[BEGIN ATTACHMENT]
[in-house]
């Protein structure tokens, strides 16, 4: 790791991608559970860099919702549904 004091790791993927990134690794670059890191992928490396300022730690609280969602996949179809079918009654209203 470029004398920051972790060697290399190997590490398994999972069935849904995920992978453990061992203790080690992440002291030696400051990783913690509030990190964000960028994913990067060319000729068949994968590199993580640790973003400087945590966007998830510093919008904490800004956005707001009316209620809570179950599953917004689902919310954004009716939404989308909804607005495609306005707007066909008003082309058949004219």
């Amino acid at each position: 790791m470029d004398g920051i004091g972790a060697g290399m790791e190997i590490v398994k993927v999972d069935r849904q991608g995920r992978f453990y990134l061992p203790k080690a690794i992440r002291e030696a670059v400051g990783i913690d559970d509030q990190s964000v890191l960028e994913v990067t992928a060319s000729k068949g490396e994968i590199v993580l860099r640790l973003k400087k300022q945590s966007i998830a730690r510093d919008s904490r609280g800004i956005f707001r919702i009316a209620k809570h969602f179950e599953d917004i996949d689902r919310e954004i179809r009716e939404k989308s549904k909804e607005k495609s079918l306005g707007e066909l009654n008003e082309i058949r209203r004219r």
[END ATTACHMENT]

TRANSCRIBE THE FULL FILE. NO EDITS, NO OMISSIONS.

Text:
[in-house]
């Protein structure tokens, strides 16, 4: 790791991608559970860099919702549904 004091790791993927990134690794670059890191992928490396300022730690609280969602996949179809079918009654209203 470029004398920051972790060697290399190997590490398994999972069935849904995920992978453990061992203790080690992440002291030696400051990783913690509030990190964000960028994913990067060319000729068949994968590199993580640790973003400087945590966007998830510093919008904490800004956005707001009316209620809570179950599953917004689902919310954004009716939404989308909804607005495609306005707007066909008003082309058949004219």
């Amino acid at each position: 790791m470029d004398g920051i004091g972790a060697g290399m790791e190997i590490v398994k993927v999972d069935r849904q991608g995920r992978f453990y990134l061992p203790k080690a690794i992440r002291e030696a670059v400051g990783i913690d559970d509030q990190s964000v890191l960028e994913v990067t992928a060319s000729k068949g490396e994968i590199v993580l860099r640790l973003k400087k300022q945590s966007i998830a730690r510093d919008s904490r609280g800004i956005f707001r919702i009316a209620k809570h969602f179950e599953d917004i996949d689902r919310e954004i179809r009716e939404k989308s549904k909804e607005k495609s079918l306005g707007e066909l009654n008003e082309i058949r209203r004219r």